Starting in 85, Chrome plans to switch its default referrer policy from no-referrer-when-downgrade to the more privacy-preserving strict-origin-when-cross-origin.
Chrome 70 adds support for Desktop Progressive Web Apps on Windows and Linux, support for Public Key Credentials to the Credential Management API, allows you to provide a
name to dedicated
workers and plenty more. Let’s dive in and see what’s new for developers in Chrome 70!
Chrome 67 on desktop has a new feature called Site Isolation enabled by default. This article explains what Site Isolation is all about, why it’s necessary, and why web developers should be aware of it.
Implications for Web Developers and Chrome’s mitigations.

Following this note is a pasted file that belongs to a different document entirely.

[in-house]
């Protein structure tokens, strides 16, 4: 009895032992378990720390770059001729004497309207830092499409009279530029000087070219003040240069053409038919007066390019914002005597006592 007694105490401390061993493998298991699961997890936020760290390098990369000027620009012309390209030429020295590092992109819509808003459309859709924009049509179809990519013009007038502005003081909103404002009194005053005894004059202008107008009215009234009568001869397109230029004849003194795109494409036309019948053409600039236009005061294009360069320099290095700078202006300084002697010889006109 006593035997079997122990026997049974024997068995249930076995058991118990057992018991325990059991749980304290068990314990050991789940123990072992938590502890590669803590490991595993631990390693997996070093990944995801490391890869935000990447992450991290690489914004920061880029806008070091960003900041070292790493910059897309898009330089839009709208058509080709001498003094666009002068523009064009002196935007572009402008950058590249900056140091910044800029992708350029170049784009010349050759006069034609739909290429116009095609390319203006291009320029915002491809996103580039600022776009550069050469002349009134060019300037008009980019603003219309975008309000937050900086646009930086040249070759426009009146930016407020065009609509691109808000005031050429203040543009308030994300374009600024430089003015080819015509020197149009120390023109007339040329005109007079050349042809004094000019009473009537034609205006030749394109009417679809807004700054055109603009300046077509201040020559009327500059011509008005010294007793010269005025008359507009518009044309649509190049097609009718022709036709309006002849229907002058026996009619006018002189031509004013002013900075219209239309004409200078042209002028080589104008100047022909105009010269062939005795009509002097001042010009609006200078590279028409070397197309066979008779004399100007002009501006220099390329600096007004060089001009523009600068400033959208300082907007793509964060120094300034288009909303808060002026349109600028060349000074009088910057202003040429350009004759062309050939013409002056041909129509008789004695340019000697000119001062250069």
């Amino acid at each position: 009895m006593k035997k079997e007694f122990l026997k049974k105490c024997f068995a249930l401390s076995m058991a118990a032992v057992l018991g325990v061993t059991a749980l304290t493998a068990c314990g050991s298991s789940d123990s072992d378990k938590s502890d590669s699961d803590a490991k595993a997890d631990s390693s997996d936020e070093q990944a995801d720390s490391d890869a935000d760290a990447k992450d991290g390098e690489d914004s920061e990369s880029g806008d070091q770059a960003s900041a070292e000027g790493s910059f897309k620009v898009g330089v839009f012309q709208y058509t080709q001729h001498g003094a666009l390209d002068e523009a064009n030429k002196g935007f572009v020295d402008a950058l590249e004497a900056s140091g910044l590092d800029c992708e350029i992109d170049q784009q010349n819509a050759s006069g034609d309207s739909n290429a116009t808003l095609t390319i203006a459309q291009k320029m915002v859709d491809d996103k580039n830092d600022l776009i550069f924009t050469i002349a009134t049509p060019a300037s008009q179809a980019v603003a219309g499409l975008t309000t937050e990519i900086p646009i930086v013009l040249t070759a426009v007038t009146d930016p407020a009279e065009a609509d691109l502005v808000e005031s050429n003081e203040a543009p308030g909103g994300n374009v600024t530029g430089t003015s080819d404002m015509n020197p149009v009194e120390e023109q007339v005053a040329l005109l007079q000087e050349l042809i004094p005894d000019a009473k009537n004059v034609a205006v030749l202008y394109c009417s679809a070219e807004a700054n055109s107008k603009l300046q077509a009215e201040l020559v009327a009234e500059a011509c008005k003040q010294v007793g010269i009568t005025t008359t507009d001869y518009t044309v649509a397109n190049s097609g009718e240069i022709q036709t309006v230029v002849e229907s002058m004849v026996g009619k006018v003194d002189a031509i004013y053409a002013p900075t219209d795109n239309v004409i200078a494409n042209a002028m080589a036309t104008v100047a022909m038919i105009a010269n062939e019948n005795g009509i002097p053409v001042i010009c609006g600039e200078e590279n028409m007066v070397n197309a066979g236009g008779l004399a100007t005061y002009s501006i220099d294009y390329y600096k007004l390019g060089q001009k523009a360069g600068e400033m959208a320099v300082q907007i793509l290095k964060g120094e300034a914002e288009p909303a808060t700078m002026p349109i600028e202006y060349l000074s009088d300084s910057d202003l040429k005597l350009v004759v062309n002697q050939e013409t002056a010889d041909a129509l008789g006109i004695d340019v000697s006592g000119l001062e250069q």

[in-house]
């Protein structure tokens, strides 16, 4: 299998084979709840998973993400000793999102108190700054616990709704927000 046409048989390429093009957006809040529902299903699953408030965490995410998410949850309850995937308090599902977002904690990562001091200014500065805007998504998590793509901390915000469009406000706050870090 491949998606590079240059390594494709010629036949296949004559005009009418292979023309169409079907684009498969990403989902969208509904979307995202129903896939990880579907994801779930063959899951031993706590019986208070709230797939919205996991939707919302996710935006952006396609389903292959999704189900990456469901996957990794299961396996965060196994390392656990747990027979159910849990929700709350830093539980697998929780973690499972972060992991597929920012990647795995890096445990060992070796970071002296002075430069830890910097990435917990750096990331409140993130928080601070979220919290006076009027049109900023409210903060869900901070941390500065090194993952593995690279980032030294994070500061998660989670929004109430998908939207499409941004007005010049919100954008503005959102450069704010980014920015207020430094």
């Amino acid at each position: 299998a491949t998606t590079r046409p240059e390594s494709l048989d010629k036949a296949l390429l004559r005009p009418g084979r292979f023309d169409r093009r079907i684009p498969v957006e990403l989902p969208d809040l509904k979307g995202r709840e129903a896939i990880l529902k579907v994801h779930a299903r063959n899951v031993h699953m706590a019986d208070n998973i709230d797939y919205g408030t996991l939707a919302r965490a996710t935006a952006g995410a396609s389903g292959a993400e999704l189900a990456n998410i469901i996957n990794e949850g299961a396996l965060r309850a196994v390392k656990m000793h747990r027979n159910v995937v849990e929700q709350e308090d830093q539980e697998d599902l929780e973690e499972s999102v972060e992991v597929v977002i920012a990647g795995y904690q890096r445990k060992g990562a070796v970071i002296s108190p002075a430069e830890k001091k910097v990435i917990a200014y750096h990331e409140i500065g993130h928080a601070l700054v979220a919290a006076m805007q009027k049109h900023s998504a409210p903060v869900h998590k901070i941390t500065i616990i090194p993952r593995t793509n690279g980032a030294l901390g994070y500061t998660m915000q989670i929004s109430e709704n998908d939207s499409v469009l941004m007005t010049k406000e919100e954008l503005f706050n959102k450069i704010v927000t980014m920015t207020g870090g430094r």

Chrome will soon mark non-secure pages containing password and credit card input fields as Not Secure in the URL bar. This document is intended to aid Web Developers in updating their sites to avoid this warning.
captureStream() method makes it possible to capture a MediaStream from a canvas, video or audio element.
Muted autoplay for video is supported on Android from Chrome 53. Previously, a video element required a user gesture to initiate playback.
From version 52, Chrome uses ECDSA by default — a much more efficient and secure algorithm for WebRTC certificate key generation. In addition, RTCCertificates can now be stored with IndexedDB.
Chrome 46 ships with a feature called HPKP reporting, which can help you roll out a stricter form of SSL for your site.